For Such A Time As This: Lift Up Your Voices!
14 Aug 2022
As Miak mentioned last week, there is a lot going on these couple of weeks. With all the talk around the repeal of 377A, there is a growing intensity of misinformation being perpetuated about the LGBTQ+ community. For those of you who may be affected or hurt by what’s going on, please reach out to your siblings in Christ, or to Miak and I for support. I hope we can be a church family that cares for, stands by and supports one another, especially in these times.
On the flip side, I recognise that the reason for the growing intensity of talks around 377A is because there is significant movement towards change. This is something many of us have been working towards and praying for. So even as I brace myself for the challenges ahead, I am also deeply grateful for where we are, and for God’s hand of providence.
As FCC, we have a unique calling and voice in this important conversation. For such a time as this, it is especially vital for us as a church community to come together, and continue lifting up our voices in praise and worship of God who loves us, and as a witness to God’s relentless love for all.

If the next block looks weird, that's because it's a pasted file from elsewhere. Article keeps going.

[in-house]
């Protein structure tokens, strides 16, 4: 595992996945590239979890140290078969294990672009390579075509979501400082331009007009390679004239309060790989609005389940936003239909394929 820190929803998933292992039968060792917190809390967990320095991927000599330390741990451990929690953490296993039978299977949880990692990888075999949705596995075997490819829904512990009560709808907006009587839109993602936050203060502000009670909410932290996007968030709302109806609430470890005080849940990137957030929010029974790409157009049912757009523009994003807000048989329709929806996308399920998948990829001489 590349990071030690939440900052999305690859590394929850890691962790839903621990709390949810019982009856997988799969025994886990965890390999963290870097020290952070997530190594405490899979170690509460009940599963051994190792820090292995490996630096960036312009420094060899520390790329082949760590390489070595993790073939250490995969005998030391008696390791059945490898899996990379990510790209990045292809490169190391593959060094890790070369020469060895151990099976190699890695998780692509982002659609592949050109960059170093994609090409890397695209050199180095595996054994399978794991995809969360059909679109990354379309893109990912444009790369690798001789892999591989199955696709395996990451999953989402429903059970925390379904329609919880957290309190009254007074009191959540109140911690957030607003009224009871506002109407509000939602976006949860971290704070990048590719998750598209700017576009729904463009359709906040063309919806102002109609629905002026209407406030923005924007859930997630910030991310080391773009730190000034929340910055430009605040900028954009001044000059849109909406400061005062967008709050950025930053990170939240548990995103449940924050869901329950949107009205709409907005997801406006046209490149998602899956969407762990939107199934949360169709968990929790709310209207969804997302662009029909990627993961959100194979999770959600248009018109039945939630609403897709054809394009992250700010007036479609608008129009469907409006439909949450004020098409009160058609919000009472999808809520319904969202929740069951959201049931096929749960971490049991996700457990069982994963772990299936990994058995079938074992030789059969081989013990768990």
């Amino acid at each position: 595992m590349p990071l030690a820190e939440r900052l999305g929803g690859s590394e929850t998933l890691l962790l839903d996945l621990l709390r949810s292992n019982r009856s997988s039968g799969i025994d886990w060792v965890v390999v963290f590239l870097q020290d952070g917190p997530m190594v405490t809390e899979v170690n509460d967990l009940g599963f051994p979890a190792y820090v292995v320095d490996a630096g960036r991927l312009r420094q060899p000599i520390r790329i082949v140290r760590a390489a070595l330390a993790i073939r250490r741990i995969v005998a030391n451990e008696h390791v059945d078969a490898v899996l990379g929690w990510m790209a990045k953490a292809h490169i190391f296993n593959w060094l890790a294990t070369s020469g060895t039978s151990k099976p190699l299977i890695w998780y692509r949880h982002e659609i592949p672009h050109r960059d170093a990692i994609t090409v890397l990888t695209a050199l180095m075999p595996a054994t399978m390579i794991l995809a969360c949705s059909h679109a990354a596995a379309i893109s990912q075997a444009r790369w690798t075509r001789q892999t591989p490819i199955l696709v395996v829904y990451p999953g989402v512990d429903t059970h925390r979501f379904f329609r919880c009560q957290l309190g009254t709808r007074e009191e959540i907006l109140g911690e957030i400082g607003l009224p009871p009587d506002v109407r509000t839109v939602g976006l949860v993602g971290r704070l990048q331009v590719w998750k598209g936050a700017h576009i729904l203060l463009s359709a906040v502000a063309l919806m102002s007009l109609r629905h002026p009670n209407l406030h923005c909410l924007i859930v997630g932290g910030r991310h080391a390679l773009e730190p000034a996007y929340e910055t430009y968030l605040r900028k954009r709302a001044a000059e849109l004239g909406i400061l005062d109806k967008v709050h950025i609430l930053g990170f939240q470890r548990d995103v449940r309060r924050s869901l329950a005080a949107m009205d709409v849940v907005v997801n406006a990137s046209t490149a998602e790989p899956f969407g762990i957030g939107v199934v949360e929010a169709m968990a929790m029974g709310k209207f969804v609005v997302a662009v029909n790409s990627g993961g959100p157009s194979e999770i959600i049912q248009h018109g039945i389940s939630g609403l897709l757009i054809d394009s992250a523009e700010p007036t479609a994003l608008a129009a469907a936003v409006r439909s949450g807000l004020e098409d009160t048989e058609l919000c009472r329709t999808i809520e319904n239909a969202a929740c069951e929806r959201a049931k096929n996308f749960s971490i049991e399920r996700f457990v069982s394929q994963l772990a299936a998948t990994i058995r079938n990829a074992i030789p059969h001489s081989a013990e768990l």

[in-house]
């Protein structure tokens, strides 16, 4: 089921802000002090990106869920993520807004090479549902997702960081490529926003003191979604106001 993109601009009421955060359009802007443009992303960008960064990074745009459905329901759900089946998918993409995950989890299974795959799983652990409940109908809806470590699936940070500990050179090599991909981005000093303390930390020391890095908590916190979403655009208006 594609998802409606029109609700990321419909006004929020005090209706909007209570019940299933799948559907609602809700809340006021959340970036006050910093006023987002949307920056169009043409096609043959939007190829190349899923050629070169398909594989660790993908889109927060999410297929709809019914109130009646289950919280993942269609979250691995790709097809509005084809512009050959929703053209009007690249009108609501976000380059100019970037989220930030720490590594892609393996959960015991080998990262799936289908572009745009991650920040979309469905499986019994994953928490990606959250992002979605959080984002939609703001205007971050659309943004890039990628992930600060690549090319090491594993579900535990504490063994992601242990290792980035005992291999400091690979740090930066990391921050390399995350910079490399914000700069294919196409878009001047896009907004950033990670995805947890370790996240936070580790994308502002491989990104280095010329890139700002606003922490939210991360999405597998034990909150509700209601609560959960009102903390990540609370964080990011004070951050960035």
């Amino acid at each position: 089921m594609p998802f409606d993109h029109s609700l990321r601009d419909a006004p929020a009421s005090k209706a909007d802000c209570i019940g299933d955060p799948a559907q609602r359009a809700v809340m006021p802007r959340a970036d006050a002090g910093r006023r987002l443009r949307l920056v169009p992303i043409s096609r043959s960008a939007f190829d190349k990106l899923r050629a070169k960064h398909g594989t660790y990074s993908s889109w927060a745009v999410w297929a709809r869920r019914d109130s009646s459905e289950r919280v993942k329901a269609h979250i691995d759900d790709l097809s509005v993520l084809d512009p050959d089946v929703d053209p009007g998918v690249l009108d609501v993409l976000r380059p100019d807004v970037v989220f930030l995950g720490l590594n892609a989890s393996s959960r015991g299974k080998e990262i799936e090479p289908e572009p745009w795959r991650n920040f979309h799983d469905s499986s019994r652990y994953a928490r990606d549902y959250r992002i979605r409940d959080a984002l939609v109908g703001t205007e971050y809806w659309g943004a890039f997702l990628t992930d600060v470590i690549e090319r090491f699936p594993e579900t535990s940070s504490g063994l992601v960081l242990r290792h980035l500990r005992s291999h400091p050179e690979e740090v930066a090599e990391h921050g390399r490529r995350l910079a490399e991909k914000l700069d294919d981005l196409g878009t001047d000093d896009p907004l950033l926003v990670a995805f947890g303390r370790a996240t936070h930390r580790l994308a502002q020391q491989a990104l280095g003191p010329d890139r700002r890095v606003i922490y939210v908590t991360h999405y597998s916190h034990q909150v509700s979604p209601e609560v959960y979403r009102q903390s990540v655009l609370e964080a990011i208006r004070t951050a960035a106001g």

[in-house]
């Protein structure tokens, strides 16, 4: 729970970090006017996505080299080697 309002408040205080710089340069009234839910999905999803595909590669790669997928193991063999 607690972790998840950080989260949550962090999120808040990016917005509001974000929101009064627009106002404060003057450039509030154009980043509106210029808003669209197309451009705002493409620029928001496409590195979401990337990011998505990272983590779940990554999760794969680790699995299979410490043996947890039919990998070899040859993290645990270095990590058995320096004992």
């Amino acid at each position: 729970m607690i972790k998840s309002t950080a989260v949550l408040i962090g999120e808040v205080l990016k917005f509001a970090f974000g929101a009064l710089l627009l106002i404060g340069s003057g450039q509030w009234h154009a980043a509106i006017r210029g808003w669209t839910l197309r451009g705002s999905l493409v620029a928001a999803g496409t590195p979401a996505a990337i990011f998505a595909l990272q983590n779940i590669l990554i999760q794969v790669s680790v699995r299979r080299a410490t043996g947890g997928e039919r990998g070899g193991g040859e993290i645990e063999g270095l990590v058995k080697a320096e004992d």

Miak and I have been called many things, including “false prophets” amongst other things, and FCC has been accused of teaching bad theology. So today I want to talk to you about theology because I want us to be a community that thinks deeply, and is unafraid and unashamed of what we believe in.
Question 1 (Word Cloud)
What is theology?
In simple terms, theology is really about our story of God and us.
If you remember, we had a sermon series early last year called ‘Our Story of God and Us’ and if you want to have a more comprehensive and detailed coverage of our theology as a church, please go check out that series. But for today, I want to begin by sharing my own journey and hopefully, I can help you see that your spiritual journey, your theological voice matters too.
In my teens and early 20s, while I was struggling with my faith and sexuality, I often prayed and asked God to change me if God found me unacceptable. But over and over again, in my times of prayer, I would hear God telling me,